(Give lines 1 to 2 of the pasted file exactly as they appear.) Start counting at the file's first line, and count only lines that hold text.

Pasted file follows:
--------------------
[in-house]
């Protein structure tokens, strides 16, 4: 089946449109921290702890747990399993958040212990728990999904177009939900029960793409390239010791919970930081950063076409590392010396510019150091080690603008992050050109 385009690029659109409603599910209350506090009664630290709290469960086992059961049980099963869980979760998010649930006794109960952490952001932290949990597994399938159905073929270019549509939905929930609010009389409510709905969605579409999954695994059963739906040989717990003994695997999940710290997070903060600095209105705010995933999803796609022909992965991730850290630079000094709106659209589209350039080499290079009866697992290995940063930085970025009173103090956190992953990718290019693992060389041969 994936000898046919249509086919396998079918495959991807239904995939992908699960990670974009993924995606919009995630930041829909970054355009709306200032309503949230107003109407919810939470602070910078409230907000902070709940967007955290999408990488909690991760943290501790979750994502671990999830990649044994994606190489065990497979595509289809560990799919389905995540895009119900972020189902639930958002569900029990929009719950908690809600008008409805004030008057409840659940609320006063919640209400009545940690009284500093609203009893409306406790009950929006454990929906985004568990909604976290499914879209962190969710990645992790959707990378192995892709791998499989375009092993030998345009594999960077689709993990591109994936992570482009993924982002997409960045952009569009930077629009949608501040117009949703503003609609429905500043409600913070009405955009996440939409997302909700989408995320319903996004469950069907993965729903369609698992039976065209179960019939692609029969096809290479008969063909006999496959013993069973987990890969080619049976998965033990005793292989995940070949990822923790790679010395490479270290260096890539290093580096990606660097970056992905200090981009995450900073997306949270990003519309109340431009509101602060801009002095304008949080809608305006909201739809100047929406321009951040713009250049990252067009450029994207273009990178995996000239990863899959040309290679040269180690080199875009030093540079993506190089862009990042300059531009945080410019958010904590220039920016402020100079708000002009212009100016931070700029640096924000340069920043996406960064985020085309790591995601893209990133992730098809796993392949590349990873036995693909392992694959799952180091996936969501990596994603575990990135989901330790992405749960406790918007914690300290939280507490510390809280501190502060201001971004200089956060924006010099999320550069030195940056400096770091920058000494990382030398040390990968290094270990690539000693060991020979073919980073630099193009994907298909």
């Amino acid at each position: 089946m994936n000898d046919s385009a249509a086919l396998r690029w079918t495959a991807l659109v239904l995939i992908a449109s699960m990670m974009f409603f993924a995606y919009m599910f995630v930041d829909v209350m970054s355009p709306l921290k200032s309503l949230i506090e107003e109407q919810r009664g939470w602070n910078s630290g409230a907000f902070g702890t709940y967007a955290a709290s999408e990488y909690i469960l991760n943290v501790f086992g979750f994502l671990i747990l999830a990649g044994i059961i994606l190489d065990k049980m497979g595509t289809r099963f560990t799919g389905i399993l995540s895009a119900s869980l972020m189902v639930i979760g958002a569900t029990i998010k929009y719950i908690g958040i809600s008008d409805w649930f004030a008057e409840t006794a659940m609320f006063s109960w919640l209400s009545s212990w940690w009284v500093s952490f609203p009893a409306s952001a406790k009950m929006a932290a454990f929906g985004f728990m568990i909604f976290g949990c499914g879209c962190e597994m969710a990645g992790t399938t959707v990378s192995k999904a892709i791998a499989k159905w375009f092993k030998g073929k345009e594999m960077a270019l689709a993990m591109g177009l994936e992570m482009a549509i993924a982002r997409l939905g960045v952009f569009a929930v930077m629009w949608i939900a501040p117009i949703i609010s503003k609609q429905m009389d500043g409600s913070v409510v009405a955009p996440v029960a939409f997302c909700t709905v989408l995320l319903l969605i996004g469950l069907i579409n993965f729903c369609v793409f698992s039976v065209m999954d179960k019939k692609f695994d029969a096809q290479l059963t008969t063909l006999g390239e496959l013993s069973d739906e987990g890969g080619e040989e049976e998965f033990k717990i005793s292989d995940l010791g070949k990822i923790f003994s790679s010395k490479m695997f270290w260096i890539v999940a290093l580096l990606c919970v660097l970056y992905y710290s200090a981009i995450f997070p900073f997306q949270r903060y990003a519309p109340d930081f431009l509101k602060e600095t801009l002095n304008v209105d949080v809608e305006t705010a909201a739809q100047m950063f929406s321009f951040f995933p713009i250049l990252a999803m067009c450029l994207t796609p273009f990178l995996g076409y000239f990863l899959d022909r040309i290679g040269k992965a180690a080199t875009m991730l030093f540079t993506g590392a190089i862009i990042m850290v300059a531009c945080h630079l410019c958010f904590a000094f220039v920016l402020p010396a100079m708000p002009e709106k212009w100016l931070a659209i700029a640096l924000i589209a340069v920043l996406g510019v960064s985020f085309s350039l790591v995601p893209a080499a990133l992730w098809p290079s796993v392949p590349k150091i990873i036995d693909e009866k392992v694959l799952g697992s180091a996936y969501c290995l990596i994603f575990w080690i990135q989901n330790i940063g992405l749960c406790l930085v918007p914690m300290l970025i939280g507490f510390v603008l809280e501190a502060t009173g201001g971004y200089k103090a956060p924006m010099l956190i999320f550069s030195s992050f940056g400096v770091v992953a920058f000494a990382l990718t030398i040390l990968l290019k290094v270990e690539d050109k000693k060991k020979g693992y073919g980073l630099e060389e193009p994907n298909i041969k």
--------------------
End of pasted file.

[in-house]
């Protein structure tokens, strides 16, 4: 089946449109921290702890747990399993958040212990728990999904177009939900029960793409390239010791919970930081950063076409590392010396510019150091080690603008992050050109 385009690029659109409603599910209350506090009664630290709290469960086992059961049980099963869980979760998010649930006794109960952490952001932290949990597994399938159905073929270019549509939905929930609010009389409510709905969605579409999954695994059963739906040989717990003994695997999940710290997070903060600095209105705010995933999803796609022909992965991730850290630079000094709106659209589209350039080499290079009866697992290995940063930085970025009173103090956190992953990718290019693992060389041969 994936000898046919249509086919396998079918495959991807239904995939992908699960990670974009993924995606919009995630930041829909970054355009709306200032309503949230107003109407919810939470602070910078409230907000902070709940967007955290999408990488909690991760943290501790979750994502671990999830990649044994994606190489065990497979595509289809560990799919389905995540895009119900972020189902639930958002569900029990929009719950908690809600008008409805004030008057409840659940609320006063919640209400009545940690009284500093609203009893409306406790009950929006454990929906985004568990909604976290499914879209962190969710990645992790959707990378192995892709791998499989375009092993030998345009594999960077689709993990591109994936992570482009993924982002997409960045952009569009930077629009949608501040117009949703503003609609429905500043409600913070009405955009996440939409997302909700989408995320319903996004469950069907993965729903369609698992039976065209179960019939692609029969096809290479008969063909006999496959013993069973987990890969080619049976998965033990005793292989995940070949990822923790790679010395490479270290260096890539290093580096990606660097970056992905200090981009995450900073997306949270990003519309109340431009509101602060801009002095304008949080809608305006909201739809100047929406321009951040713009250049990252067009450029994207273009990178995996000239990863899959040309290679040269180690080199875009030093540079993506190089862009990042300059531009945080410019958010904590220039920016402020100079708000002009212009100016931070700029640096924000340069920043996406960064985020085309790591995601893209990133992730098809796993392949590349990873036995693909392992694959799952180091996936969501990596994603575990990135989901330790992405749960406790918007914690300290939280507490510390809280501190502060201001971004200089956060924006010099999320550069030195940056400096770091920058000494990382030398040390990968290094270990690539000693060991020979073919980073630099193009994907298909």